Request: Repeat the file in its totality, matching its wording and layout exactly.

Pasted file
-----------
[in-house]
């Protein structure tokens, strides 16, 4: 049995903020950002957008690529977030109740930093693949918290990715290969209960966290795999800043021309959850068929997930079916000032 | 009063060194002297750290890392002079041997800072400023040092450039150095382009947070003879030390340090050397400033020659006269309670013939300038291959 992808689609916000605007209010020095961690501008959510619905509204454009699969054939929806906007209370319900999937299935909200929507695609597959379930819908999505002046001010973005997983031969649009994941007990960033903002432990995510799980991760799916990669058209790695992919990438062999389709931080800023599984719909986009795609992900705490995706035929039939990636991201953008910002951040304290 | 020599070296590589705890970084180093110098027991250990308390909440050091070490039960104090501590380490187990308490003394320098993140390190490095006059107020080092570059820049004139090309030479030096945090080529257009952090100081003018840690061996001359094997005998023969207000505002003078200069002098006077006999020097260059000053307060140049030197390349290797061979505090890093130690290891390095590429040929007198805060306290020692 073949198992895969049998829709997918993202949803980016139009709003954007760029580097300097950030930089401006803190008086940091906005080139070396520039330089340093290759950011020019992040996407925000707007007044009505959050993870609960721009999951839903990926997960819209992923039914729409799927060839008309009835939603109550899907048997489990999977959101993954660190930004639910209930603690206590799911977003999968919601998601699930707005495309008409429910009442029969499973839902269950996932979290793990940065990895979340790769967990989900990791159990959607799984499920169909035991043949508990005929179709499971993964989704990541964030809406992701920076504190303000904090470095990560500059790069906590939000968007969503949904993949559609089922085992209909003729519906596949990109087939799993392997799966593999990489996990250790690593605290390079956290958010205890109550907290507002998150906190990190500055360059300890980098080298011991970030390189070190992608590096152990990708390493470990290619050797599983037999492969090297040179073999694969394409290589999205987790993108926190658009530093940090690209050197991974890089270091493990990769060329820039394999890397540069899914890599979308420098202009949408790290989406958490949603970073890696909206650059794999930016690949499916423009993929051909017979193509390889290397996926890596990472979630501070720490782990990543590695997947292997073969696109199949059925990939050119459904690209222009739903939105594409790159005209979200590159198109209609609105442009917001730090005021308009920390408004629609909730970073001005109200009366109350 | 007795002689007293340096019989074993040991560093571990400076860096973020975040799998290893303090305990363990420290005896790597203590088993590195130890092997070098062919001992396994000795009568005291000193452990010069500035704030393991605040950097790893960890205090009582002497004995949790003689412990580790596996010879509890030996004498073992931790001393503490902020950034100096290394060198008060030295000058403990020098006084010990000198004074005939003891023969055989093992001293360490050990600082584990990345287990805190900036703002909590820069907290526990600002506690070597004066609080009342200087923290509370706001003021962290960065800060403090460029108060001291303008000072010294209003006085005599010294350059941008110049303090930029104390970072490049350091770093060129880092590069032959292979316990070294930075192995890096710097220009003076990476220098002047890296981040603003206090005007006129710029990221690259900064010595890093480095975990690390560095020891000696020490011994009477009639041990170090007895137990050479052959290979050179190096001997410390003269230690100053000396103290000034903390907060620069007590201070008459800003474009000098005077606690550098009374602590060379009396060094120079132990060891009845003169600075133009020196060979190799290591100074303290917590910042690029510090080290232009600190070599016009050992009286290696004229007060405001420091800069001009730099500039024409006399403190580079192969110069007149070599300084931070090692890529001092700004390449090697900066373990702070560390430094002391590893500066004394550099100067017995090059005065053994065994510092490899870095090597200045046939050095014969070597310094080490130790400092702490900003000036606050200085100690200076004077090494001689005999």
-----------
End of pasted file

[in-house]
């Protein structure tokens, strides 16, 4: 049995903020950002957008690529977030109740930093693949918290990715290969209960966290795999800043021309959850068929997930079916000032 | 009063060194002297750290890392002079041997800072400023040092450039150095382009947070003879030390340090050397400033020659006269309670013939300038291959 992808689609916000605007209010020095961690501008959510619905509204454009699969054939929806906007209370319900999937299935909200929507695609597959379930819908999505002046001010973005997983031969649009994941007990960033903002432990995510799980991760799916990669058209790695992919990438062999389709931080800023599984719909986009795609992900705490995706035929039939990636991201953008910002951040304290 | 020599070296590589705890970084180093110098027991250990308390909440050091070490039960104090501590380490187990308490003394320098993140390190490095006059107020080092570059820049004139090309030479030096945090080529257009952090100081003018840690061996001359094997005998023969207000505002003078200069002098006077006999020097260059000053307060140049030197390349290797061979505090890093130690290891390095590429040929007198805060306290020692 073949198992895969049998829709997918993202949803980016139009709003954007760029580097300097950030930089401006803190008086940091906005080139070396520039330089340093290759950011020019992040996407925000707007007044009505959050993870609960721009999951839903990926997960819209992923039914729409799927060839008309009835939603109550899907048997489990999977959101993954660190930004639910209930603690206590799911977003999968919601998601699930707005495309008409429910009442029969499973839902269950996932979290793990940065990895979340790769967990989900990791159990959607799984499920169909035991043949508990005929179709499971993964989704990541964030809406992701920076504190303000904090470095990560500059790069906590939000968007969503949904993949559609089922085992209909003729519906596949990109087939799993392997799966593999990489996990250790690593605290390079956290958010205890109550907290507002998150906190990190500055360059300890980098080298011991970030390189070190992608590096152990990708390493470990290619050797599983037999492969090297040179073999694969394409290589999205987790993108926190658009530093940090690209050197991974890089270091493990990769060329820039394999890397540069899914890599979308420098202009949408790290989406958490949603970073890696909206650059794999930016690949499916423009993929051909017979193509390889290397996926890596990472979630501070720490782990990543590695997947292997073969696109199949059925990939050119459904690209222009739903939105594409790159005209979200590159198109209609609105442009917001730090005021308009920390408004629609909730970073001005109200009366109350 | 007795002689007293340096019989074993040991560093571990400076860096973020975040799998290893303090305990363990420290005896790597203590088993590195130890092997070098062919001992396994000795009568005291000193452990010069500035704030393991605040950097790893960890205090009582002497004995949790003689412990580790596996010879509890030996004498073992931790001393503490902020950034100096290394060198008060030295000058403990020098006084010990000198004074005939003891023969055989093992001293360490050990600082584990990345287990805190900036703002909590820069907290526990600002506690070597004066609080009342200087923290509370706001003021962290960065800060403090460029108060001291303008000072010294209003006085005599010294350059941008110049303090930029104390970072490049350091770093060129880092590069032959292979316990070294930075192995890096710097220009003076990476220098002047890296981040603003206090005007006129710029990221690259900064010595890093480095975990690390560095020891000696020490011994009477009639041990170090007895137990050479052959290979050179190096001997410390003269230690100053000396103290000034903390907060620069007590201070008459800003474009000098005077606690550098009374602590060379009396060094120079132990060891009845003169600075133009020196060979190799290591100074303290917590910042690029510090080290232009600190070599016009050992009286290696004229007060405001420091800069001009730099500039024409006399403190580079192969110069007149070599300084931070090692890529001092700004390449090697900066373990702070560390430094002391590893500066004394550099100067017995090059005065053994065994510092490899870095090597200045046939050095014969070597310094080490130790400092702490900003000036606050200085100690200076004077090494001689005999």